Here’s yet another post where I share what I learned from “The Art of Teaching Literacy” workshop in Hong Kong. This session was presented by Matt Glover and it was called “Conferences that Nudge Writers Forward.” Matt Glover is an author and presenter who focuses primarily on teaching our youngest writers, grades preschool to first grade, how to write. If you missed the other posts, you can check them out here and here.
– “Conferences are in the moment teaching.” ~Matt Glover
-Nudge vs. Push
- It’s your job to find out what they can already do to determine the next small step.
- A nudge is something they can do that is within their zone of proximal development.
-Writing Conference Structure
- Research– ask questions to figure out what you need to teach, this is where you decide what the student needs, allows you to differentiate
- Name Strength– identify what they are doing well as a writer
- Decide on ONE Teaching Point
- You many see many things that the writer needs to improve upon, but it’s important to narrow it down to just one teaching point.
- Choose between a focus on composition or conventions, not both.
- “What can I teach you that will help you down the road?”
- Teaching means I’m going to show you how to do something that you don’t know how to do.
- Don’t confuse reminders, telling, or correcting with teaching.
- Tools to have with you during your conferences:
- Mentor texts (picture books mainly)
- Your own writing
- Another child’s writing
- Matt carries around mentor texts and notes in a folder to make it easier to confer.
-Conference Viewing Form: A form to use when observing a conference or watching a video of a conference.
- Conference length- suggested time 5-7 min, increase efficiency
- Research- Look at types of questions asked (open-ended, filler, shifting ownership, positive presupposition, questions I already know the answer to), how many questions
- Strengths- identify and name students’ strengths
- Decisions- teach to their strengths or areas of need
- Teaching Point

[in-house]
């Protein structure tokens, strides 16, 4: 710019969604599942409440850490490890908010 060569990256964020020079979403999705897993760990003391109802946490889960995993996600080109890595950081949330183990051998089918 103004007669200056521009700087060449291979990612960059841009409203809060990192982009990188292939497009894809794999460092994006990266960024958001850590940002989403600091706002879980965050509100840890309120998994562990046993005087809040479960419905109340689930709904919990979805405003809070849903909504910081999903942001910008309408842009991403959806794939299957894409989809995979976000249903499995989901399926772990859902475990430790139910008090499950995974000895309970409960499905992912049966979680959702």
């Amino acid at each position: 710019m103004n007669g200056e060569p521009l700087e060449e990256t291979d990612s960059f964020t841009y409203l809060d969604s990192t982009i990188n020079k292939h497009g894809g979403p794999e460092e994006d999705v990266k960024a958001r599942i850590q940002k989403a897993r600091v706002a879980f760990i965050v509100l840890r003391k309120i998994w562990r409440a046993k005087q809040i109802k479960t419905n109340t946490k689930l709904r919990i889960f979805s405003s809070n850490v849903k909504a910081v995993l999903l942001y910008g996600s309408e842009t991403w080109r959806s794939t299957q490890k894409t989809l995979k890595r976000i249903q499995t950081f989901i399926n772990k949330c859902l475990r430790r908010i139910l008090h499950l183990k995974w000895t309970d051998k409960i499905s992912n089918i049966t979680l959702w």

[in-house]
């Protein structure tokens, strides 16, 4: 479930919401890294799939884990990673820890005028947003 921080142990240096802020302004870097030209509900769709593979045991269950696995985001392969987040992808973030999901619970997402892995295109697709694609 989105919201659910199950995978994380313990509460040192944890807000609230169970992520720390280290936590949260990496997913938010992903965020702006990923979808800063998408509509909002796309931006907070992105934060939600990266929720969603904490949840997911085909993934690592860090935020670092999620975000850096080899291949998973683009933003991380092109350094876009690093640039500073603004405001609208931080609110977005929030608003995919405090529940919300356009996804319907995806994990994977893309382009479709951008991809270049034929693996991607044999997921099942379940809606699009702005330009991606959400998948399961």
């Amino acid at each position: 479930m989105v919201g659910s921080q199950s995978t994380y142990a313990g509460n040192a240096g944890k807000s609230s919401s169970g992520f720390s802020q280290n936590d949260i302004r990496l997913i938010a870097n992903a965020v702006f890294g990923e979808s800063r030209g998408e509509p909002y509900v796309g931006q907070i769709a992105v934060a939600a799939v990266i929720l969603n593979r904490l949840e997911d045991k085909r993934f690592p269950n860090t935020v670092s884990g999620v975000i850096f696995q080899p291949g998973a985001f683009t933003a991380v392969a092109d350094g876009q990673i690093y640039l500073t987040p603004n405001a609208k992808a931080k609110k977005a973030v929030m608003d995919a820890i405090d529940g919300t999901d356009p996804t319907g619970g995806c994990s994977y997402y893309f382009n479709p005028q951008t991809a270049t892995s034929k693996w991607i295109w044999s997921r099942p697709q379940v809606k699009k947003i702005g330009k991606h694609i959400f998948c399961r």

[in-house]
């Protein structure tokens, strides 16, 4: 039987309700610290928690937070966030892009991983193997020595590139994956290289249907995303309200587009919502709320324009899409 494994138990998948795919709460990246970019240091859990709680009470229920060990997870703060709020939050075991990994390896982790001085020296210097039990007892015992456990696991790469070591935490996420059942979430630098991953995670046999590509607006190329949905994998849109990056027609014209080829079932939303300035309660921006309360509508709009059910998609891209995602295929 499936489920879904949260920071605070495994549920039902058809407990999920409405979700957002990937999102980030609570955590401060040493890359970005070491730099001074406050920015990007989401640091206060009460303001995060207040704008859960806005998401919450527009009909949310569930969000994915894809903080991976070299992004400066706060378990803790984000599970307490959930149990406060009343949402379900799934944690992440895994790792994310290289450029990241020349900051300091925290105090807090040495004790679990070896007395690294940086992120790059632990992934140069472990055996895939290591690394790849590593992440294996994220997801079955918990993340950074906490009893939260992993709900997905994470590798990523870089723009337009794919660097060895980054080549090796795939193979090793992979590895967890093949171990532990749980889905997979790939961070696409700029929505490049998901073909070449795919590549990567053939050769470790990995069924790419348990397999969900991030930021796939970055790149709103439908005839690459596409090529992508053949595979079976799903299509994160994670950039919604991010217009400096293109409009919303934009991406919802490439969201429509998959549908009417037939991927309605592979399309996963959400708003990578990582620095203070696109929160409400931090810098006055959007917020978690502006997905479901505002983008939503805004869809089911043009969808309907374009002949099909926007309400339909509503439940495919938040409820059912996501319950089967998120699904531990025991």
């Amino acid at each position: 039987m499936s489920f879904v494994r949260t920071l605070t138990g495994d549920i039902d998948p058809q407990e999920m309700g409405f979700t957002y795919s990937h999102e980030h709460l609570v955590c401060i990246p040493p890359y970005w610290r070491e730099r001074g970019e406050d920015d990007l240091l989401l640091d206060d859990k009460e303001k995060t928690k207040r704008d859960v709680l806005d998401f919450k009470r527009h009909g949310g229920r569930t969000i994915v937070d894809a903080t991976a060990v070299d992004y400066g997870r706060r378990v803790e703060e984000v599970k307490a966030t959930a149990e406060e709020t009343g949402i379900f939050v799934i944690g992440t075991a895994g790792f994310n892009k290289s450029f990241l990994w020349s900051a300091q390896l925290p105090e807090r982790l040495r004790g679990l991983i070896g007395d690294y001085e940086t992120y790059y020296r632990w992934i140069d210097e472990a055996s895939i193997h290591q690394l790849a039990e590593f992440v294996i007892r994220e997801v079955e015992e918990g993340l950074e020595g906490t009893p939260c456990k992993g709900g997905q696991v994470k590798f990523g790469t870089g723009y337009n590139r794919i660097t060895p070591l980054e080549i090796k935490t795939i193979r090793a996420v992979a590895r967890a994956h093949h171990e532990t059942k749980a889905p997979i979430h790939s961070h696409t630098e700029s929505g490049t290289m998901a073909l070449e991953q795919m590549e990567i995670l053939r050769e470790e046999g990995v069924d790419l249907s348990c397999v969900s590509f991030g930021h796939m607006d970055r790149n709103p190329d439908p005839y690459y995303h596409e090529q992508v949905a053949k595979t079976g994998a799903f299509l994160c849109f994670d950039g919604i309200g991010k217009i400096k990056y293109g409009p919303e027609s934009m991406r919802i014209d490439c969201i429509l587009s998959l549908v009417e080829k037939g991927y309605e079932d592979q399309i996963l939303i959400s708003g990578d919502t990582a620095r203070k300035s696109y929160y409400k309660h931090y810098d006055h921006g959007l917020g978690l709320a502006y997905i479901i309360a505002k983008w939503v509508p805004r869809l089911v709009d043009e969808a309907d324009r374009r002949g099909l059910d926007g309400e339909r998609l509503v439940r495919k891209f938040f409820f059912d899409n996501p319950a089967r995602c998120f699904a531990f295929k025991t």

- Generating a teaching point
- Narrowing down to a teaching point
- Sticking to a teaching point
- Generate both composition and conventions teaching points
- Which mentor texts to use and why
- Do I teach to the minilesson or something else?
- Invitational or directional teaching point?
- Tone, language, and word choice in a conference
– Conference Tips:
- Say “book” not “story” because when you call their writing a “story” you are implying that they are writing a story when they may be writing an informational text, list book, etc.
- Need more time to decide on a teaching point? It’s helpful to slow down the conference by asking more questions to figure out more information.
- Use writing samples and videos to improve skills at conferring.
- Conferring notes should include:
- Teaching point
- Next steps
- Take notes AFTER the conference so the kids aren’t distracted during the conference.
- You’ll never know if your teaching point was the best one to teach or not. You only have once chance to teach. Then you can reflect and get better next time. So don’t beat yourself up about it.
-Book recommendation- Sit Down and Teach Up by Katie Wood Ray and Matt Glover- an ebook that contains videos of 15 conferences with preschool, kindergarten, and first grade students as well as notes, charts, and explanations of their thinking. You can purchase it on iBooks or download a PDF version from Heinemann’s website.
I love learning from Matt Glover. Even though he makes conferring seem effortless, when he’s presenting, he slows down the process for us, revealing his thoughts and reasoning behind the choices he made. If you haven’t read his work, you should definitely check it out! Engaging Young Writers and Already Ready (co-written with Katie Wood Ray) are great reads for teachers of young writers. And if you ever get the chance to see him present, jump at the opportunity! You will not be disappointed!
Matt and I at the conference. I was a little starstruck!